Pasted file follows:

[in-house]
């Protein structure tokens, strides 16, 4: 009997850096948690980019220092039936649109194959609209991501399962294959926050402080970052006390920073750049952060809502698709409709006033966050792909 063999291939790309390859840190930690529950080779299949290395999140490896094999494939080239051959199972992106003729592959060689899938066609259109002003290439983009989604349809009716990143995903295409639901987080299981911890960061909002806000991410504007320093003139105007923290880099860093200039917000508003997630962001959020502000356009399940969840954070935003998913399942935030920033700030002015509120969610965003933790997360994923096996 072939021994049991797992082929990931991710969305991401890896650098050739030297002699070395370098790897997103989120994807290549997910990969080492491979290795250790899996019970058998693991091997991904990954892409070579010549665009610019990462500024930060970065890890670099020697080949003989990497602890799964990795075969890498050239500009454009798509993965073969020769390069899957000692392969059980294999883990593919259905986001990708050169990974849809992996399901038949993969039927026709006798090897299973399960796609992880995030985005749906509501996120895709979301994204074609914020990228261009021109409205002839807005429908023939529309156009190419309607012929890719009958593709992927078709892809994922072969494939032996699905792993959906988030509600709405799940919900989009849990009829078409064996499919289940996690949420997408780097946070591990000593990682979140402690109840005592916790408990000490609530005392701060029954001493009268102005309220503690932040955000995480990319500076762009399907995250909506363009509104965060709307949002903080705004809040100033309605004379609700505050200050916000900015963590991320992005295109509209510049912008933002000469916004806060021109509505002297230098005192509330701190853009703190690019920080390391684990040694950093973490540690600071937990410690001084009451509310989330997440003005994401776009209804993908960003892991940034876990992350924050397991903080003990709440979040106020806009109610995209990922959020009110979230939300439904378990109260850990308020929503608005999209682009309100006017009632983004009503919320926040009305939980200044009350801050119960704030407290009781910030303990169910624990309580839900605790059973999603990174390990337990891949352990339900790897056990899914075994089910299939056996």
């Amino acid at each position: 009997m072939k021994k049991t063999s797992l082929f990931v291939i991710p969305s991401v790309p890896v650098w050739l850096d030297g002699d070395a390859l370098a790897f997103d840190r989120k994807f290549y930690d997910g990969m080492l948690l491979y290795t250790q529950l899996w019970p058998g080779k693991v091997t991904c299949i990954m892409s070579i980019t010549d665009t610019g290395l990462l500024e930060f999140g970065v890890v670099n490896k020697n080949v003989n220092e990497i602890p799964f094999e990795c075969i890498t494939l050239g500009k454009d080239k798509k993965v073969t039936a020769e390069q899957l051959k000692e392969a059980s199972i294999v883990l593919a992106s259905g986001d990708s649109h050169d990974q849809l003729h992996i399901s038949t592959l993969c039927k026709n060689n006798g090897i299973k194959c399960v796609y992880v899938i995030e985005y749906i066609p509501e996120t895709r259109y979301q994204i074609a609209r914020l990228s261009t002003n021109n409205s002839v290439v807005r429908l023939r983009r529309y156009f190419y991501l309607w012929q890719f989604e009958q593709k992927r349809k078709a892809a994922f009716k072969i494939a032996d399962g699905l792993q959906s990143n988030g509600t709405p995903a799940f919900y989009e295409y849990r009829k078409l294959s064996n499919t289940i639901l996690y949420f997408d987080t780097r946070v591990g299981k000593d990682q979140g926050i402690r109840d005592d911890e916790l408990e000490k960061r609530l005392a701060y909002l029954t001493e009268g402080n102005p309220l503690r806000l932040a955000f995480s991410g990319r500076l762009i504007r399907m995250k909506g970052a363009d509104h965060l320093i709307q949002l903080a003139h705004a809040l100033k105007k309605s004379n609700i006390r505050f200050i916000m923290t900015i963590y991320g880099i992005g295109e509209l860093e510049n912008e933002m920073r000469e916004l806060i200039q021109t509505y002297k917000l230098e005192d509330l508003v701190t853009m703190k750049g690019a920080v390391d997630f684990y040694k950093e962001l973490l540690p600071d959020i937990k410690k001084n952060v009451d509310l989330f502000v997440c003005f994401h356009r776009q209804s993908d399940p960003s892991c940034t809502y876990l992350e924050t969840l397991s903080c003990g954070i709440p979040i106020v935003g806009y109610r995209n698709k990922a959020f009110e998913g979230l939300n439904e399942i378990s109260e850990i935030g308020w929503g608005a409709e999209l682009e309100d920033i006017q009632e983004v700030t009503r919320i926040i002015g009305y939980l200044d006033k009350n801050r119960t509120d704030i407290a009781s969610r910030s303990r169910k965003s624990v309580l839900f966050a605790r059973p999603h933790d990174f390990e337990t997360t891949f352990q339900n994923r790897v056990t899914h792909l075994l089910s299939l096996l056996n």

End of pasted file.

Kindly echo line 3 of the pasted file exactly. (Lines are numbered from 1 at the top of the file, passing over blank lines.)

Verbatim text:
């Amino acid at each position: 009997m072939k021994k049991t063999s797992l082929f990931v291939i991710p969305s991401v790309p890896v650098w050739l850096d030297g002699d070395a390859l370098a790897f997103d840190r989120k994807f290549y930690d997910g990969m080492l948690l491979y290795t250790q529950l899996w019970p058998g080779k693991v091997t991904c299949i990954m892409s070579i980019t010549d665009t610019g290395l990462l500024e930060f999140g970065v890890v670099n490896k020697n080949v003989n220092e990497i602890p799964f094999e990795c075969i890498t494939l050239g500009k454009d080239k798509k993965v073969t039936a020769e390069q899957l051959k000692e392969a059980s199972i294999v883990l593919a992106s259905g986001d990708s649109h050169d990974q849809l003729h992996i399901s038949t592959l993969c039927k026709n060689n006798g090897i299973k194959c399960v796609y992880v899938i995030e985005y749906i066609p509501e996120t895709r259109y979301q994204i074609a609209r914020l990228s261009t002003n021109n409205s002839v290439v807005r429908l023939r983009r529309y156009f190419y991501l309607w012929q890719f989604e009958q593709k992927r349809k078709a892809a994922f009716k072969i494939a032996d399962g699905l792993q959906s990143n988030g509600t709405p995903a799940f919900y989009e295409y849990r009829k078409l294959s064996n499919t289940i639901l996690y949420f997408d987080t780097r946070v591990g299981k000593d990682q979140g926050i402690r109840d005592d911890e916790l408990e000490k960061r609530l005392a701060y909002l029954t001493e009268g402080n102005p309220l503690r806000l932040a955000f995480s991410g990319r500076l762009i504007r399907m995250k909506g970052a363009d509104h965060l320093i709307q949002l903080a003139h705004a809040l100033k105007k309605s004379n609700i006390r505050f200050i916000m923290t900015i963590y991320g880099i992005g295109e509209l860093e510049n912008e933002m920073r000469e916004l806060i200039q021109t509505y002297k917000l230098e005192d509330l508003v701190t853009m703190k750049g690019a920080v390391d997630f684990y040694k950093e962001l973490l540690p600071d959020i937990k410690k001084n952060v009451d509310l989330f502000v997440c003005f994401h356009r776009q209804s993908d399940p960003s892991c940034t809502y876990l992350e924050t969840l397991s903080c003990g954070i709440p979040i106020v935003g806009y109610r995209n698709k990922a959020f009110e998913g979230l939300n439904e399942i378990s109260e850990i935030g308020w929503g608005a409709e999209l682009e309100d920033i006017q009632e983004v700030t009503r919320i926040i002015g009305y939980l200044d006033k009350n801050r119960t509120d704030i407290a009781s969610r910030s303990r169910k965003s624990v309580l839900f966050a605790r059973p999603h933790d990174f390990e337990t997360t891949f352990q339900n994923r790897v056990t899914h792909l075994l089910s299939l096996l056996n």